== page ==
Madara: As we look at the edge applications, many will not have backup generators. We will have alternate energy sources, and we will probably be taking more hits to the batteries. Is the LIB the better solution for that?
Panfil: Yes, Steve, it sure is. We will see customers with an expectation of sustainability, a path to an energy source that is not fossil fuel-based. That could be a renewable energy source. We might not be able to deploy that today, but they can now deploy what I call foundational technologies that allow them to take advantage of it. If I can have a LIB, for example, that stores excess energy and allows me to absorb energy when I’m creating more than I need — then I can consume that energy on the other side. It’s better for everybody.
Gardner: We are entering an era where we have the agility to optimize utilization and reduce our total costs. The thing is that it varies from region to region. There are some areas where compliance is a top requirement. There are others where energy issues are a top requirement because of cost.
What’s going on in terms of global cross-pollination? Are we seeing different markets react to their power and thermal needs in different ways? How can we learn from that?
Global differences, normalized
Madara: If you look at the size of data centers around the world, the data centers in the U.S. are generally much larger than in Europe. And what’s in Europe is much larger than what we have in other developed countries. So, there are a couple of things, as you mentioned, energy availability, cost of energy, the size of the market and the users that it serves. We may be looking at more edge data centers in very underserved markets that have been in underdeveloped countries.
So, you are going to see the size of the data center and the technology used potentially different to better fit needs of the specific markets and applications. Across the globe, certain regions will have different requirements with regard to security and sustainability.
Even though we have these potential differences, we can meet the end-user needs to right-size the IT resources in that region. We are all more common than we are different in many respects. We all have needs for security, we all have needs for efficiency, it may just be to different degrees.
Panfil: There are different regional agency requirements, different governmental regulations that companies have to comply with. And so what we find, Dana, is that what our customers are trying to do is normalize their designs. I won’t say they are standardizing their design because standardization says I am going to deploy exactly the same way everywhere in the world. I am a fan of Kit Kats and Kit Kats are not the same globally, they vary by region, the same is true for data centers.
So, when you look at how the customers are trying to deal with the regional and agency differences that they have to live with, what they find themselves doing is trying to normalize their designs as much as they possibly can globally, realizing that they might not to be able to use exactly the same power configuration or exactly the same thermal configuration. But we also see pockets where different technologies are moving to the forefront. For example, China has data centers that are running at high voltage DC, 240 volts DC, we have always had 48-volt DC IT applications in the Americas and in Europe. Customers are looking at three things — speed, speed, and speed.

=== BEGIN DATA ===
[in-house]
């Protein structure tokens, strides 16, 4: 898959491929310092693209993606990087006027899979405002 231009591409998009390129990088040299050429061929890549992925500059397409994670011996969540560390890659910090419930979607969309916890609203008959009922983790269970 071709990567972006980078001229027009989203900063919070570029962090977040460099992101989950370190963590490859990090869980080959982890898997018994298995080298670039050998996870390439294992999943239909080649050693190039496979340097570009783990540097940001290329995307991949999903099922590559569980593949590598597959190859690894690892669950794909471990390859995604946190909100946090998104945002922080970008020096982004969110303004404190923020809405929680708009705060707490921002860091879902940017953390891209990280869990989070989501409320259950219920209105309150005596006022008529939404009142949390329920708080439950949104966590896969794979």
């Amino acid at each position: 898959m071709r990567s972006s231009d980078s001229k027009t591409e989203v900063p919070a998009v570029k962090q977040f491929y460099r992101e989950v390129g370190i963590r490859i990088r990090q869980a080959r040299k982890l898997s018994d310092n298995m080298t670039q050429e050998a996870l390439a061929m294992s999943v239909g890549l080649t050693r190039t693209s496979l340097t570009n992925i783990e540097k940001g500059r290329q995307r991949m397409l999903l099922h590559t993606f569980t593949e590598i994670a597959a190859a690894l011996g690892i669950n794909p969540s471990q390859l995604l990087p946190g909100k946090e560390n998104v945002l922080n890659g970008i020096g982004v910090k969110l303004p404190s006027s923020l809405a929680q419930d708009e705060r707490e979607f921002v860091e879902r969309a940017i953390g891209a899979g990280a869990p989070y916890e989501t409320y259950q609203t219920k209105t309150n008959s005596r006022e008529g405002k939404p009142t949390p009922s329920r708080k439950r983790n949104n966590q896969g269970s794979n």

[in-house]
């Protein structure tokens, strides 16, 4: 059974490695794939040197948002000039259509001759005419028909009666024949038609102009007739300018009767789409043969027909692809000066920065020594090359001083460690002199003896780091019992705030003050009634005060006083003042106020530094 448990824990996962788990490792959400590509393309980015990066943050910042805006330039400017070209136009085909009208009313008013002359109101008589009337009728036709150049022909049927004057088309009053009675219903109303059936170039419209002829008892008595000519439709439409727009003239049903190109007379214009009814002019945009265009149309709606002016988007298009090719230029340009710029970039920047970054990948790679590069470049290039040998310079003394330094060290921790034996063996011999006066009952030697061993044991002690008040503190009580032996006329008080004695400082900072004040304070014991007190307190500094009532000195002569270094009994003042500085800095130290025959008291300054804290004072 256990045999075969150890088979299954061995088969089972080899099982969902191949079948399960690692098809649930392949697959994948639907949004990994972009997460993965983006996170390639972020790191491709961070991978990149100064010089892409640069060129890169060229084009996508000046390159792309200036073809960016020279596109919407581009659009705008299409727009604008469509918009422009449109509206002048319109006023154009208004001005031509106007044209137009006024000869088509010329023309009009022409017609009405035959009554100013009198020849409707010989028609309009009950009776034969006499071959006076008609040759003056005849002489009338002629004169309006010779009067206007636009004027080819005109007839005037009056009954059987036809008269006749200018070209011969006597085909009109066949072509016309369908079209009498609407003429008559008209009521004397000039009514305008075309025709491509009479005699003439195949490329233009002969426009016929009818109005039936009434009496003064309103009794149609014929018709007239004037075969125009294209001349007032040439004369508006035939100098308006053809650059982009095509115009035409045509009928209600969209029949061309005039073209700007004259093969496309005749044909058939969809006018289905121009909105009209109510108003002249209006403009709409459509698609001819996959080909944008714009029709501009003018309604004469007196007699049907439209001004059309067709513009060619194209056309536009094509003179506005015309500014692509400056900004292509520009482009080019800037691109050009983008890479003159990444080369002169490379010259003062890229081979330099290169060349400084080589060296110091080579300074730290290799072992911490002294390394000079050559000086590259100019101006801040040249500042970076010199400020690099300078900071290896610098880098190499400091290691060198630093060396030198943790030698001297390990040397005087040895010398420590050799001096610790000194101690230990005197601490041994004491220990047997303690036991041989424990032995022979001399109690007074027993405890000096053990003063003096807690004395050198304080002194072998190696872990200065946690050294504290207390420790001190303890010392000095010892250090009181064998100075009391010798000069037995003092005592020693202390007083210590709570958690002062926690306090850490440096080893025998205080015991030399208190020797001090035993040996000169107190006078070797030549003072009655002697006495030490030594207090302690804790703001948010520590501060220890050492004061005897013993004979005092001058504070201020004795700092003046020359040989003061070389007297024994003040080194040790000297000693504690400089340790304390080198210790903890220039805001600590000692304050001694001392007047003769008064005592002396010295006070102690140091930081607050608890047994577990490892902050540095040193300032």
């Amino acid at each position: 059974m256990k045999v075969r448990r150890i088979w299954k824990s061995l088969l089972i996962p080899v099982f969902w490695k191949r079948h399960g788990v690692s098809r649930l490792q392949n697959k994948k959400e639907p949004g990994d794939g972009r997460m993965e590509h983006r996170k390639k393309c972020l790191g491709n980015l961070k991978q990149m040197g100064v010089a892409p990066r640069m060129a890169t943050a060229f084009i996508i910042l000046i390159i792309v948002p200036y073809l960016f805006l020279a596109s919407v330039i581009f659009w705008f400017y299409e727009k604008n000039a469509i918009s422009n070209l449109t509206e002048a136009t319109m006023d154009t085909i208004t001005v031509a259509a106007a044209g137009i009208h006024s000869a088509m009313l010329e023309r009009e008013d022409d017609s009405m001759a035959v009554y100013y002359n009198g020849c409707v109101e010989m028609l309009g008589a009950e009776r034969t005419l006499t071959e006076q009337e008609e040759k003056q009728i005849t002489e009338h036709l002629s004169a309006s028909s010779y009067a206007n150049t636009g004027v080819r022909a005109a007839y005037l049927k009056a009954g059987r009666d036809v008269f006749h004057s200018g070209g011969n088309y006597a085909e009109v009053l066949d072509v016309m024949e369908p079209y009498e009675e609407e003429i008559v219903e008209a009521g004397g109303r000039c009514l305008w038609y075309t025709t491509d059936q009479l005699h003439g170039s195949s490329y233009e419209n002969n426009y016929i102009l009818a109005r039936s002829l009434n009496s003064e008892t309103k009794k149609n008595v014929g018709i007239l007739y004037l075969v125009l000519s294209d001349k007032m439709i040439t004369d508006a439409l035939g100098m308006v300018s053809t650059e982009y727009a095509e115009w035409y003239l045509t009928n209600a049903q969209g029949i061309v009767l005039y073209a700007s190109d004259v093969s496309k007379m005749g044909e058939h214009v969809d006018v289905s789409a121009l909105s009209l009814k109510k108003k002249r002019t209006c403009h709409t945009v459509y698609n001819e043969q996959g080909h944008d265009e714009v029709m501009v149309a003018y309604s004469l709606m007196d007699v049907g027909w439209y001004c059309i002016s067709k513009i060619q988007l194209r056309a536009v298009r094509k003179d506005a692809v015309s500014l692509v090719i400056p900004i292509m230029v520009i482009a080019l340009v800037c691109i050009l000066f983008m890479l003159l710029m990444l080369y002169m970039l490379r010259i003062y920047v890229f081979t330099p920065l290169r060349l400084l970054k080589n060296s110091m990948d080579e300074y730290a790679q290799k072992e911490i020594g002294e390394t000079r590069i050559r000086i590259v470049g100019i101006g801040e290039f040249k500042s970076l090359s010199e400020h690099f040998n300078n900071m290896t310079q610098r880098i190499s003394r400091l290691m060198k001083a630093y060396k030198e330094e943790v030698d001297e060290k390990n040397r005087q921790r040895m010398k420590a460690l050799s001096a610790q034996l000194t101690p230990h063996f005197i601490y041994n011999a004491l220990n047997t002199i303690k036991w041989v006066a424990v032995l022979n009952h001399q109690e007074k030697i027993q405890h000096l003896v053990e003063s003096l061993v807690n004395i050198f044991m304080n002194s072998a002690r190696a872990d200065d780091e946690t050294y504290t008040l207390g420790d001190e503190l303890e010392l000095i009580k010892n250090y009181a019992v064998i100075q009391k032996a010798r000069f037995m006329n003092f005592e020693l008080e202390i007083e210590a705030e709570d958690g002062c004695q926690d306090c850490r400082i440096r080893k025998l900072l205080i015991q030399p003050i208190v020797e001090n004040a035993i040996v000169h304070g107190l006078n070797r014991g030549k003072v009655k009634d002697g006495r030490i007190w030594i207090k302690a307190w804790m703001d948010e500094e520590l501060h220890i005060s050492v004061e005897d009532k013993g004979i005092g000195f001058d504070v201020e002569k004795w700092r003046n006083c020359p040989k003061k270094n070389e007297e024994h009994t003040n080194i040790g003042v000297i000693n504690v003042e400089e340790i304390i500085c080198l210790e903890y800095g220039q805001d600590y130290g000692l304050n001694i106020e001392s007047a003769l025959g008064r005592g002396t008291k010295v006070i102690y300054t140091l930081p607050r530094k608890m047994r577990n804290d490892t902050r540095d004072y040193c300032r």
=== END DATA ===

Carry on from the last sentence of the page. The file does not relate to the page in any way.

And so when we look at the application, for example, of DC, there used to be a debate, is it AC or DC? Well, it’s not an “or” it’s an “and.” Most of the customers we talk to, for example, in Asia are deploying high-voltage DC and have some form of hybrid AC plus DC deployment. They are doing it so that they can speed their applications deployments.
In the Americas, the Open Compute Project (OCP) deploys either 12 or 48 volts to the rack. I look at it very simply. We have been seeing a move from 2N architecture to N plus 1 architecture in the power world for a decade, this is nothing more than adopting the N plus 1 architecture at the rack level versus the 2N architecture at the rack level.
And so what we see is when folks are trying to, number one, increase the speed; number two, increase their utilization; number three, lower their total cost, they are going to deploy infrastructures that are most advantageous for either the IT appliances that they are deploying or for the IT applications that they are running, and it’s not the same for everybody, right Steve?
You and I have been around the planet way too many times, you are a million miler, so am I. It’s amazing how a city might be completely different in a different time zone, but once you walk into that data center, you see how very consistent they have gotten, even though they have done it completely independently from anybody else.
Consistency lowers costs and risks
Gardner: A lot of what we have talked about boils down to a need to preserve speed-to-value while managing total cost of utilization. What is there about these multiple trends that people can consider when it comes to getting the right balance, the right equilibrium, between TCO and that all important speed-to-value?
Madara: Everybody strives to drive cost down. The more you can drive the cost down of the infrastructure, the more you can do to develop more edge applications.